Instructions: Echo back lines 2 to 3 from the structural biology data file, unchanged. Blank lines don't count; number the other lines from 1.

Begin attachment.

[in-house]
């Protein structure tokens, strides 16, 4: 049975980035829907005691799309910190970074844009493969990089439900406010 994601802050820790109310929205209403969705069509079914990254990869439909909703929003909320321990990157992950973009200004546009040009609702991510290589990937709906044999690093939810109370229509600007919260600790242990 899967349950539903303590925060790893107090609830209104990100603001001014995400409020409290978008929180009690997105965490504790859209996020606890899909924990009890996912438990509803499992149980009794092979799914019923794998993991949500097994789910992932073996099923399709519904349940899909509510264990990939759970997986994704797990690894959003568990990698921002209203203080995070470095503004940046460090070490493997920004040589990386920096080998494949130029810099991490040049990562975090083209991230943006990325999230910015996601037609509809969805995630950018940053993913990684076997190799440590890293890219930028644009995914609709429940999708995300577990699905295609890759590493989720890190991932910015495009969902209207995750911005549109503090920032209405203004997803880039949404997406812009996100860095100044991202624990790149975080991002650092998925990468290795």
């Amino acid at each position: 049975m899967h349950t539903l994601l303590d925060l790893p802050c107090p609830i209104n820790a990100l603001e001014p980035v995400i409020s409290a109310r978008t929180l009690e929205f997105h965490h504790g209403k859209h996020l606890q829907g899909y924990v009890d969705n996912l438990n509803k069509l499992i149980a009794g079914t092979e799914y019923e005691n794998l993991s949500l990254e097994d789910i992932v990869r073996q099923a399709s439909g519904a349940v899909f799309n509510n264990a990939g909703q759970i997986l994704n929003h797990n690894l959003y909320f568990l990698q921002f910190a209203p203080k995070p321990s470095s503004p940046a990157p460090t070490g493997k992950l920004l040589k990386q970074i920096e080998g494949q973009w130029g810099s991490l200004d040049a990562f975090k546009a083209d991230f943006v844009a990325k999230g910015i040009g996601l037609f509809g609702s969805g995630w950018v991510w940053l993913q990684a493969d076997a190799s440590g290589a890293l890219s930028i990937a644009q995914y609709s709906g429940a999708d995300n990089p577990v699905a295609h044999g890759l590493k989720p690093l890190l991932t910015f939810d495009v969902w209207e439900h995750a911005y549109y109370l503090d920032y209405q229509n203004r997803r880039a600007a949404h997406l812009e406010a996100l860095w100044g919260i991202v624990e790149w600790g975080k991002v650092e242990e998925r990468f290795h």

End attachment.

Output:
């Protein structure tokens, strides 16, 4: 049975980035829907005691799309910190970074844009493969990089439900406010 994601802050820790109310929205209403969705069509079914990254990869439909909703929003909320321990990157992950973009200004546009040009609702991510290589990937709906044999690093939810109370229509600007919260600790242990 899967349950539903303590925060790893107090609830209104990100603001001014995400409020409290978008929180009690997105965490504790859209996020606890899909924990009890996912438990509803499992149980009794092979799914019923794998993991949500097994789910992932073996099923399709519904349940899909509510264990990939759970997986994704797990690894959003568990990698921002209203203080995070470095503004940046460090070490493997920004040589990386920096080998494949130029810099991490040049990562975090083209991230943006990325999230910015996601037609509809969805995630950018940053993913990684076997190799440590890293890219930028644009995914609709429940999708995300577990699905295609890759590493989720890190991932910015495009969902209207995750911005549109503090920032209405203004997803880039949404997406812009996100860095100044991202624990790149975080991002650092998925990468290795």
């Amino acid at each position: 049975m899967h349950t539903l994601l303590d925060l790893p802050c107090p609830i209104n820790a990100l603001e001014p980035v995400i409020s409290a109310r978008t929180l009690e929205f997105h965490h504790g209403k859209h996020l606890q829907g899909y924990v009890d969705n996912l438990n509803k069509l499992i149980a009794g079914t092979e799914y019923e005691n794998l993991s949500l990254e097994d789910i992932v990869r073996q099923a399709s439909g519904a349940v899909f799309n509510n264990a990939g909703q759970i997986l994704n929003h797990n690894l959003y909320f568990l990698q921002f910190a209203p203080k995070p321990s470095s503004p940046a990157p460090t070490g493997k992950l920004l040589k990386q970074i920096e080998g494949q973009w130029g810099s991490l200004d040049a990562f975090k546009a083209d991230f943006v844009a990325k999230g910015i040009g996601l037609f509809g609702s969805g995630w950018v991510w940053l993913q990684a493969d076997a190799s440590g290589a890293l890219s930028i990937a644009q995914y609709s709906g429940a999708d995300n990089p577990v699905a295609h044999g890759l590493k989720p690093l890190l991932t910015f939810d495009v969902w209207e439900h995750a911005y549109y109370l503090d920032y209405q229509n203004r997803r880039a600007a949404h997406l812009e406010a996100l860095w100044g919260i991202v624990e790149w600790g975080k991002v650092e242990e998925r990468f290795h």